Just finished:

The m/m romance, Off-Campus, by Amy Cousins. First in a series. Tom Worthington's (the third, I think) father is convicted of a ponzi scheme; Tom tries to finish college on his own terms, which means gypsy-cabbing and sleeping in his car between semesters. He ends up sharing a room with Reese, an out gay student with backstory trauma, Reese tries to scare him off by bringing back a series of guys to their room for blow-jobs, everybody oversteps their boundaries and romance ensues. I liked a lot of this - Tom actually does feel like he's struggling and studying, their back-up friends are interesting, the resolution isn't too over-the-top and Reese is also working on his problems independently of Tom pushing him. What I didn't like - towards the end there's a clutch of events that seemed oddly sequenced - possibly a formatting issue? There was a missing page break at one point that confused me for quite a bit - and the evil guy who persecutes Tom because Tom's dad ruined his parents *and* evil guy is secretly gay and in denial is really not a successful character for me. I see he is the hero of the next book, which possibly explains some of the characterisation contortions but does not incline me towards it.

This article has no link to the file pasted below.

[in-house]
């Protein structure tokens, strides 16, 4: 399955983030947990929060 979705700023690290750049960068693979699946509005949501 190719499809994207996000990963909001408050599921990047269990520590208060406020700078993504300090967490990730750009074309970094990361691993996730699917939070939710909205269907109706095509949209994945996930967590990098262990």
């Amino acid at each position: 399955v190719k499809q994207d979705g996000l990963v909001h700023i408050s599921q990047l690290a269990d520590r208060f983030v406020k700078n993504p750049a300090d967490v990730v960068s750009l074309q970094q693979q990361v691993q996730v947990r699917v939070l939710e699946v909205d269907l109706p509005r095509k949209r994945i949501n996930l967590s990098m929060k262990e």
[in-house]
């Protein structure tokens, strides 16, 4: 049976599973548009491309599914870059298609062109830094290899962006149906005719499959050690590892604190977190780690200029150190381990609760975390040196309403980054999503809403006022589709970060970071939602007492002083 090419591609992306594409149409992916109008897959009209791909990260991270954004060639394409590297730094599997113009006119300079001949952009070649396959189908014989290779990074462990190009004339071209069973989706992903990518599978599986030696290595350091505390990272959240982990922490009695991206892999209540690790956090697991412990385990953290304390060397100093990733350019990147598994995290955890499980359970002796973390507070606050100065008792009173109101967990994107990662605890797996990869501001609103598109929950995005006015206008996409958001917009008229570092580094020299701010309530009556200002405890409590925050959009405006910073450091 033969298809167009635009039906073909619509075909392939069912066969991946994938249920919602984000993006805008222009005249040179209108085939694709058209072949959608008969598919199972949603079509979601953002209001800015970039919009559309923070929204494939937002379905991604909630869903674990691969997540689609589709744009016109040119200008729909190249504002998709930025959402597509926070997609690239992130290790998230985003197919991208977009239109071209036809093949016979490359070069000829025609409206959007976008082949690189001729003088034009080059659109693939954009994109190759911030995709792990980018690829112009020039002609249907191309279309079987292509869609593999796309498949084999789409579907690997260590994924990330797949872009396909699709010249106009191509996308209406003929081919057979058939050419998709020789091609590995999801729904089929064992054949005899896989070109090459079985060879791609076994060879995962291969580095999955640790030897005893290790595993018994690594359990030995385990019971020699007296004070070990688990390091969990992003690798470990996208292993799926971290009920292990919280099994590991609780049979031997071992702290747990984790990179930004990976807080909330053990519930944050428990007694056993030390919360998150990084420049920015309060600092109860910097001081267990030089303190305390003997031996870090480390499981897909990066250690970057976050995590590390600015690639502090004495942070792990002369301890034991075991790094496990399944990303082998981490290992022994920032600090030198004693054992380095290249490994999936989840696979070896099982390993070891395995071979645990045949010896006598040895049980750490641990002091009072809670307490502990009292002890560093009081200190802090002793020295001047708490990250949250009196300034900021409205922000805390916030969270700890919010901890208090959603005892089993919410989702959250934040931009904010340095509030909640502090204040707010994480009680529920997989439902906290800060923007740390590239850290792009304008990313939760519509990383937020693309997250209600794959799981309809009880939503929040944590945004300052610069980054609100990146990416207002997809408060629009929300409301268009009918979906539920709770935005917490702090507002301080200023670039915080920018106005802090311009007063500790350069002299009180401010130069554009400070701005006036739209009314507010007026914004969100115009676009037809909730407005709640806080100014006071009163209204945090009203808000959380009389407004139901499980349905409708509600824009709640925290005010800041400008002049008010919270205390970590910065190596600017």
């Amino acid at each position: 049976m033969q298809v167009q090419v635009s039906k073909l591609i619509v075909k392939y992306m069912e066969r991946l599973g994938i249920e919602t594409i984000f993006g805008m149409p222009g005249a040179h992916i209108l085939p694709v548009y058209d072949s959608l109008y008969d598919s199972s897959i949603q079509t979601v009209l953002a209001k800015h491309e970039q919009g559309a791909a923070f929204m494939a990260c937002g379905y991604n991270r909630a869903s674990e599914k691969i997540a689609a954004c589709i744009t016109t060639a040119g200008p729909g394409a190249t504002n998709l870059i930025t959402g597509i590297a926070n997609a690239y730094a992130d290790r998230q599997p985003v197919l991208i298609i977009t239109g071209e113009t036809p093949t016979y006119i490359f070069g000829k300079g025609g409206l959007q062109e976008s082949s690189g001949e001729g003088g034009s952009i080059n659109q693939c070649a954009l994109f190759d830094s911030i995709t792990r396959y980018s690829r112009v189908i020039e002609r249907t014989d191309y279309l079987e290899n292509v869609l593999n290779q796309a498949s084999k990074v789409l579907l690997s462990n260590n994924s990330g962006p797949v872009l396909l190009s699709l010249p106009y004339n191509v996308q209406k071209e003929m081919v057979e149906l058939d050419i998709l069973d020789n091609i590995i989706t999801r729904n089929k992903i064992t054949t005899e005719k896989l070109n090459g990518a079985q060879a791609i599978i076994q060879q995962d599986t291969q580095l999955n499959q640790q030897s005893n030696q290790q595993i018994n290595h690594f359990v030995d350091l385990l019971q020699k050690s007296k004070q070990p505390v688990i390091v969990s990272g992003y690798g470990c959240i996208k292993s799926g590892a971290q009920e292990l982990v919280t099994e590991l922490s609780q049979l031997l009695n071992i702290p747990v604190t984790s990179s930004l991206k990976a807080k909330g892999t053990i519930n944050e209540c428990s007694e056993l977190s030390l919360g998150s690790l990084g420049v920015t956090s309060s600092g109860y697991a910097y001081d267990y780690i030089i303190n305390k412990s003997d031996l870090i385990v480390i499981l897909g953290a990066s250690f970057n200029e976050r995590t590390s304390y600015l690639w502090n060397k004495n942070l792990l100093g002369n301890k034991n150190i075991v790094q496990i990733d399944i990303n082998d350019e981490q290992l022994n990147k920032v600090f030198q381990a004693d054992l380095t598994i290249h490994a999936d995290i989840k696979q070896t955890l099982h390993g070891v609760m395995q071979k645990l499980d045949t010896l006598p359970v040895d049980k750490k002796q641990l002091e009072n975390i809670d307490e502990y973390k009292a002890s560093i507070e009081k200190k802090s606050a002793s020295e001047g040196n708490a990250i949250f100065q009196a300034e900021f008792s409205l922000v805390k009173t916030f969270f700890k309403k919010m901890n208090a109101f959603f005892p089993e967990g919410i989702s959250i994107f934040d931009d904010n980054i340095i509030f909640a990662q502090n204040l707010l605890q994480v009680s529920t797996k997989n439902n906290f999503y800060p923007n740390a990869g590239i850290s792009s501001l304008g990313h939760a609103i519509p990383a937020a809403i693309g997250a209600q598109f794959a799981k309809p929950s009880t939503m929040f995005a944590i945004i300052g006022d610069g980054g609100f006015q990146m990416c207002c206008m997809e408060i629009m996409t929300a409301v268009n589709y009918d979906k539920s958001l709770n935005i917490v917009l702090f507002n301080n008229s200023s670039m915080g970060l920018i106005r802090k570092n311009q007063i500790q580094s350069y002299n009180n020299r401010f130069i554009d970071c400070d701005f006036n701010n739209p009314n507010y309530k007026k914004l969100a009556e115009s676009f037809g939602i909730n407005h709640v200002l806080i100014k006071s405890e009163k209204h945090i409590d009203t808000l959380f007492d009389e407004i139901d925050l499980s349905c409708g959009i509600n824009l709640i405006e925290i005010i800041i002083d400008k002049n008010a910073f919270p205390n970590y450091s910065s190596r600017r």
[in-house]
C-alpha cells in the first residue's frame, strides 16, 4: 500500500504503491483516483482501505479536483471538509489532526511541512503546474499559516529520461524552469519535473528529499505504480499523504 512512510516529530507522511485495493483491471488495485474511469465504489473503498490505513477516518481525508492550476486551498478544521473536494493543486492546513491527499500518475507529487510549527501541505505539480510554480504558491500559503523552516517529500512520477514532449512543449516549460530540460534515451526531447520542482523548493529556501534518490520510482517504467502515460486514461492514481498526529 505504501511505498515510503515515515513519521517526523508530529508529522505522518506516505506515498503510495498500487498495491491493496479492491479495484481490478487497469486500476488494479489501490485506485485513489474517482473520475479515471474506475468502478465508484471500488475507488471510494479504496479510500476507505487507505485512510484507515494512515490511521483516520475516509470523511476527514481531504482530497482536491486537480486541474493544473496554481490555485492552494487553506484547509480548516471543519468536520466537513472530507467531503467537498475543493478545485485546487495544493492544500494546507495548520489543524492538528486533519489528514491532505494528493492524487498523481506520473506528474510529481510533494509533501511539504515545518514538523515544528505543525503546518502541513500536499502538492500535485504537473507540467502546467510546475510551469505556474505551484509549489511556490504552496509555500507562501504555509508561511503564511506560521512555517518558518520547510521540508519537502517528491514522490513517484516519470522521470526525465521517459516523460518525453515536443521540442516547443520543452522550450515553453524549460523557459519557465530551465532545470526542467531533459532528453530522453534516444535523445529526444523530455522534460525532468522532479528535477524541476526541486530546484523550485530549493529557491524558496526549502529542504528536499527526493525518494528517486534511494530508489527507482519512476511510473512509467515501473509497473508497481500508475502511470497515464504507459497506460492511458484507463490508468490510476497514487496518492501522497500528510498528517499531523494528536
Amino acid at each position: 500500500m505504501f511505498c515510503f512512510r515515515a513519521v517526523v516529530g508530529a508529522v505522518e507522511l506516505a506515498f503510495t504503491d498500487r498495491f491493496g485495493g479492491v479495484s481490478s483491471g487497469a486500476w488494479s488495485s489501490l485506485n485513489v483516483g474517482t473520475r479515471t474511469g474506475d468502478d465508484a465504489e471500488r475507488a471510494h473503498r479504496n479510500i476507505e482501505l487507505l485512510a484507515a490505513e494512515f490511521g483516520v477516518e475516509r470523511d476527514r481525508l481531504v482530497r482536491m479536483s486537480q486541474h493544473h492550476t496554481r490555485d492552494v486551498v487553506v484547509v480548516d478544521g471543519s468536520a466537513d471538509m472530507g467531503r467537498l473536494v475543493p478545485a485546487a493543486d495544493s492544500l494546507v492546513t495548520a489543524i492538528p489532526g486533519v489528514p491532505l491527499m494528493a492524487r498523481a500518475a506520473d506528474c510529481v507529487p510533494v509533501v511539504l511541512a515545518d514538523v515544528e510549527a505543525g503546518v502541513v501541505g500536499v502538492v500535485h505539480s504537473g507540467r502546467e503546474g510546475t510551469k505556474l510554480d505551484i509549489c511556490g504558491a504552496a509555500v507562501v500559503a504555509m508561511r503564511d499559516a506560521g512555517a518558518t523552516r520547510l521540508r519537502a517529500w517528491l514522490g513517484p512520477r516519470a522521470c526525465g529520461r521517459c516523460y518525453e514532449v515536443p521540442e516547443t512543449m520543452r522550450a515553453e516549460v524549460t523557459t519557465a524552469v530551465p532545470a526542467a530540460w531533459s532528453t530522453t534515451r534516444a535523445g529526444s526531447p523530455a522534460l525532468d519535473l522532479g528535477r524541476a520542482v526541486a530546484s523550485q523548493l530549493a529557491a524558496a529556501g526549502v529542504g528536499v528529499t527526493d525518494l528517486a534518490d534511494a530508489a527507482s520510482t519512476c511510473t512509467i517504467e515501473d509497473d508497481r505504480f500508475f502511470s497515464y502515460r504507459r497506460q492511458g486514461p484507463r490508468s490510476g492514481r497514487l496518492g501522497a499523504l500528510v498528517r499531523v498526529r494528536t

In progress:

In addition to everything previous, I am a few chapters into Jeanette Winterson's Why Be Happy When You Could Be Normal?, which is good but making me want to re-read Oranges Are Not the Only Fruit. I managed to think of not one but two fictional angels I have actually liked (Aziraphale in Good Omens and Proginoskes in A Wind in the Door) so girded my metaphorical loins and am about 200 pages through Aliette de Bodard's House of Shattered Wings). From my point of view it is just not the sort of story I'm interested in - it reminds me a bit of a vampire novel, with everyone otherworldly and full of strange magic, and spending their days setting up rivalries with each other and being terribly elegant, and there's magic as addiction and so forth - but two of the characters, so far, feel real, and there are hints of tension in the overall set-up that are interesting. Also, there is an evil creature stalking people through mirrors, which is a set up that always terrifies me (I blame Gerald Durrell's short story The Entrance. If you haven't read it, don't).